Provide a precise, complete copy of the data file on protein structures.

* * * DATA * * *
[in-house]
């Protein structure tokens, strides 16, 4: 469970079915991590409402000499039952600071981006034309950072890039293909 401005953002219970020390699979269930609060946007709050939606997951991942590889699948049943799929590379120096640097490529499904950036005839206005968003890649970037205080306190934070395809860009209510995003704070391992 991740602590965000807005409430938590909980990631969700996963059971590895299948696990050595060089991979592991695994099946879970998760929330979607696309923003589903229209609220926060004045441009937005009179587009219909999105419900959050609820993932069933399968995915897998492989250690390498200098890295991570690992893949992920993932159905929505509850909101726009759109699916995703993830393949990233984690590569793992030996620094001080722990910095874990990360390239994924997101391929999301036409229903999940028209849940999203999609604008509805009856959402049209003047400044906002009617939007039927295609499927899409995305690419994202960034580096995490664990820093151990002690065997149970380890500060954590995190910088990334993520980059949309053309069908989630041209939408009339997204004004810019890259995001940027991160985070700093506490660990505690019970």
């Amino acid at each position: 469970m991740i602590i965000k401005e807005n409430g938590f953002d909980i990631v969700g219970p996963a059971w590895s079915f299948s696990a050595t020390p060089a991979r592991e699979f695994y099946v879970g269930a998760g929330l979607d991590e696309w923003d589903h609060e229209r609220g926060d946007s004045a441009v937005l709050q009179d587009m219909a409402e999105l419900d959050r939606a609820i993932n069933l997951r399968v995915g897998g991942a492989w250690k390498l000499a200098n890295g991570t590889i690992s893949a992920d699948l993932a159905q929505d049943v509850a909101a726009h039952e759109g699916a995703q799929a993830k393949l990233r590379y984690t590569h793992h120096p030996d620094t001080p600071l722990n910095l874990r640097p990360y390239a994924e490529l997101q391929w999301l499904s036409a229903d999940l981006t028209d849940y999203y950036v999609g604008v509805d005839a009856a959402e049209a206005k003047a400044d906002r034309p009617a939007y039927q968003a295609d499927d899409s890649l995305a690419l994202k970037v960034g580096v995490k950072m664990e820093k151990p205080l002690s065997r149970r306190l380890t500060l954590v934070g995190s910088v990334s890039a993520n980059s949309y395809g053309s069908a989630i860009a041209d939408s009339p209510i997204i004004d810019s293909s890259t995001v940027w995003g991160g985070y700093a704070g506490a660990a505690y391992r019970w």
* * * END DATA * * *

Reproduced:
[in-house]
């Protein structure tokens, strides 16, 4: 469970079915991590409402000499039952600071981006034309950072890039293909 401005953002219970020390699979269930609060946007709050939606997951991942590889699948049943799929590379120096640097490529499904950036005839206005968003890649970037205080306190934070395809860009209510995003704070391992 991740602590965000807005409430938590909980990631969700996963059971590895299948696990050595060089991979592991695994099946879970998760929330979607696309923003589903229209609220926060004045441009937005009179587009219909999105419900959050609820993932069933399968995915897998492989250690390498200098890295991570690992893949992920993932159905929505509850909101726009759109699916995703993830393949990233984690590569793992030996620094001080722990910095874990990360390239994924997101391929999301036409229903999940028209849940999203999609604008509805009856959402049209003047400044906002009617939007039927295609499927899409995305690419994202960034580096995490664990820093151990002690065997149970380890500060954590995190910088990334993520980059949309053309069908989630041209939408009339997204004004810019890259995001940027991160985070700093506490660990505690019970």
């Amino acid at each position: 469970m991740i602590i965000k401005e807005n409430g938590f953002d909980i990631v969700g219970p996963a059971w590895s079915f299948s696990a050595t020390p060089a991979r592991e699979f695994y099946v879970g269930a998760g929330l979607d991590e696309w923003d589903h609060e229209r609220g926060d946007s004045a441009v937005l709050q009179d587009m219909a409402e999105l419900d959050r939606a609820i993932n069933l997951r399968v995915g897998g991942a492989w250690k390498l000499a200098n890295g991570t590889i690992s893949a992920d699948l993932a159905q929505d049943v509850a909101a726009h039952e759109g699916a995703q799929a993830k393949l990233r590379y984690t590569h793992h120096p030996d620094t001080p600071l722990n910095l874990r640097p990360y390239a994924e490529l997101q391929w999301l499904s036409a229903d999940l981006t028209d849940y999203y950036v999609g604008v509805d005839a009856a959402e049209a206005k003047a400044d906002r034309p009617a939007y039927q968003a295609d499927d899409s890649l995305a690419l994202k970037v960034g580096v995490k950072m664990e820093k151990p205080l002690s065997r149970r306190l380890t500060l954590v934070g995190s910088v990334s890039a993520n980059s949309y395809g053309s069908a989630i860009a041209d939408s009339p209510i997204i004004d810019s293909s890259t995001v940027w995003g991160g985070y700093a704070g506490a660990a505690y391992r019970w």